Chris FIORESCU has been assisting us since October 2002 as a guest. The White Shark Trust Field Research Assistantship is proud to introduce you to our assistants:

Lydia HO from Toronto (Canada), Costa KONNARIS from Cyprus, Jennie SANDBERG from Galveston (USA), Linda HEAP from Perth (Australia) and Paul GROVES from Perth (Australia).

On Monday the 10th of February, I had to go to the University of Cape Town. Linda, Jenny and Paul came along and went to the Aquarium, and then we visited the Cape Peninsula...

We stoped on Sir Lowri's pass to admire the view over False Bay and Table Mountain.

In Simon's Town (that is where Paul Simon lives according to Jenny), we visited Boulders Beach and it colony of African Penguins... It was such a hot day (40 degrees Celcius probably), that we even had a swim in the ocean to cool us down...
Jenny and Linda have proven that primate interaction is possible...

We visited the Cape of Good Hope at the extreme tip of the Cape Peninsula... Baboons are swarming the area since they have learned that tourists are just the most stupid species there is...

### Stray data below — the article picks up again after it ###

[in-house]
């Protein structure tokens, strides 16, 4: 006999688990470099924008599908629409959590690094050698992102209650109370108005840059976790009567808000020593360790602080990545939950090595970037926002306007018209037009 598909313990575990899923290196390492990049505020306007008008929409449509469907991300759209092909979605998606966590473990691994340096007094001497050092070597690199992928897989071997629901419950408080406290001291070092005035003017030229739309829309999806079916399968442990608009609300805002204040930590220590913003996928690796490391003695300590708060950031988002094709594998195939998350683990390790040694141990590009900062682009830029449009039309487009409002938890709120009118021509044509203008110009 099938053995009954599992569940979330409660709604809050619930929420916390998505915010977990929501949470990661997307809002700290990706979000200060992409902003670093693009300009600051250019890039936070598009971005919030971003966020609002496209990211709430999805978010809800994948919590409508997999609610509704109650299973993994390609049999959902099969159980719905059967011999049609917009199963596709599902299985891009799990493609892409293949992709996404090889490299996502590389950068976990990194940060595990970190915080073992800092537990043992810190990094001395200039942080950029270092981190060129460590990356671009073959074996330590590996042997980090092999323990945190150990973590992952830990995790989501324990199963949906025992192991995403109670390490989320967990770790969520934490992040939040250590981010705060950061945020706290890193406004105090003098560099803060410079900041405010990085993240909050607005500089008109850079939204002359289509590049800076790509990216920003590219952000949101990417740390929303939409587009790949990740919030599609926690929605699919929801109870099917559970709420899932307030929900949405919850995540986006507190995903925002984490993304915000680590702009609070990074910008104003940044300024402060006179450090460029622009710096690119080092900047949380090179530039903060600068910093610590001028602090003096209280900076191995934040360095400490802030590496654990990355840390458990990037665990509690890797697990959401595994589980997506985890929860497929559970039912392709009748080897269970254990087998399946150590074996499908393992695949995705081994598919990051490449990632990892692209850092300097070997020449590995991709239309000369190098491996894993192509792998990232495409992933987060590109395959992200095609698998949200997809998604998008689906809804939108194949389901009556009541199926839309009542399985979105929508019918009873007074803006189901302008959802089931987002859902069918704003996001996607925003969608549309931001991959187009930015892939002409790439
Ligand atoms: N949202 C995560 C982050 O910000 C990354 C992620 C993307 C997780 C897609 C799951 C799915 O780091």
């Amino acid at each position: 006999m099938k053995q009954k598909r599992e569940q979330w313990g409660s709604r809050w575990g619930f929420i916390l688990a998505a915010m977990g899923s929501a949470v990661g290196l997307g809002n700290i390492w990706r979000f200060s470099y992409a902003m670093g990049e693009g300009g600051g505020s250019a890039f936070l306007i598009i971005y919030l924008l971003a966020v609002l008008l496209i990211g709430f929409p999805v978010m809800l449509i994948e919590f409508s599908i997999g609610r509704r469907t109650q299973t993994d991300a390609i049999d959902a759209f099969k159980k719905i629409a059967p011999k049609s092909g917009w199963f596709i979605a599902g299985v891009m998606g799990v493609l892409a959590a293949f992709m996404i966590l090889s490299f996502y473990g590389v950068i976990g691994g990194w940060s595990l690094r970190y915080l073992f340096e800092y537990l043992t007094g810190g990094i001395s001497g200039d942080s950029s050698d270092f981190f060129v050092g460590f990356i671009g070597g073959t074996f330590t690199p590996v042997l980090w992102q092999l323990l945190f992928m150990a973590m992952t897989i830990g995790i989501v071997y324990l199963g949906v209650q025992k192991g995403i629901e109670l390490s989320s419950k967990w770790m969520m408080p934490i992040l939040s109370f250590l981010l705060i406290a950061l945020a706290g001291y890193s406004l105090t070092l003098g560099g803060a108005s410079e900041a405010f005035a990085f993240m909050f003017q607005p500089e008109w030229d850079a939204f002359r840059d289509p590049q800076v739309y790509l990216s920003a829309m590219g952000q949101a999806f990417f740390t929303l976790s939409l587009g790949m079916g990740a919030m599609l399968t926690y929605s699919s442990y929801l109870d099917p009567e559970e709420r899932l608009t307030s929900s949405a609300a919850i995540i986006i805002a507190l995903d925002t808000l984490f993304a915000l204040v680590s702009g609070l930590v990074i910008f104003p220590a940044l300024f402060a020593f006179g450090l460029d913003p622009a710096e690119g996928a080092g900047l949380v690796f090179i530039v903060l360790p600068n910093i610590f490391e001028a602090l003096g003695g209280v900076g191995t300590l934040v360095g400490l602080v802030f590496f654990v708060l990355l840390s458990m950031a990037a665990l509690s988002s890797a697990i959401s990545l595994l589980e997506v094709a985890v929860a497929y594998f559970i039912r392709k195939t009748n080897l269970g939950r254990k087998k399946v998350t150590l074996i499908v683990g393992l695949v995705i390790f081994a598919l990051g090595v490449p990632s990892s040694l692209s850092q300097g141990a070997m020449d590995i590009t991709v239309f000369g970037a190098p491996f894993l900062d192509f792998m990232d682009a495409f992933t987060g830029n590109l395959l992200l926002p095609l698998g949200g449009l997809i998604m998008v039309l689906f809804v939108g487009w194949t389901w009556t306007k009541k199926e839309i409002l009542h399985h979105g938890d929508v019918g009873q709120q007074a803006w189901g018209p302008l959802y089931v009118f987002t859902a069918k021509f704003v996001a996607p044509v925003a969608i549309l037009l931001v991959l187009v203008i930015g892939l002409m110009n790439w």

Baboons have discovered the same good taste for ice-cream as we have: this one seems to greatly enjoy his Magnum, which he probably stole from one of those depictable and senseless tourists visiting the area.

Beware of the snakes!

Tuesday the 11th of February, we went out to Dyer Island again... we only observed one shark swimming past our bait a couple of times...

Costas was fishing and caught a dozen catsharks and shysharks... as well as our supper!

Wednesday the 12th of February, we had to wait for Jaws' brakes to be fixed... so we spent the whole afternoon at sea. We observed two "lazy" sharks swimming around the bait... not very interested in us though... but at least we saw two sharks!
Paul GROVES' experience with the White Shark Trust Field Research Assistantship as told by himself...
All went well during my time with Michael & Tracy and the White Shark Trust. Although we probably experienced the all time quietest period for shark sightings, it was still an awesome experience.

To see these animals at such close quarters was simply brilliant, and to see the results of the work being done was cool.

A lot of time at sea is spent 'in waiting' for a shark to appear, or at least it did whilst I was there!!

My only suggestions to willing participants are to bring good seasick pills if you get seasick, and don't bring the song 'bad to the bone' with you, unless you really like scary rides.

Overall, a really worthwhile experience, especially if you are a shark enthusiast!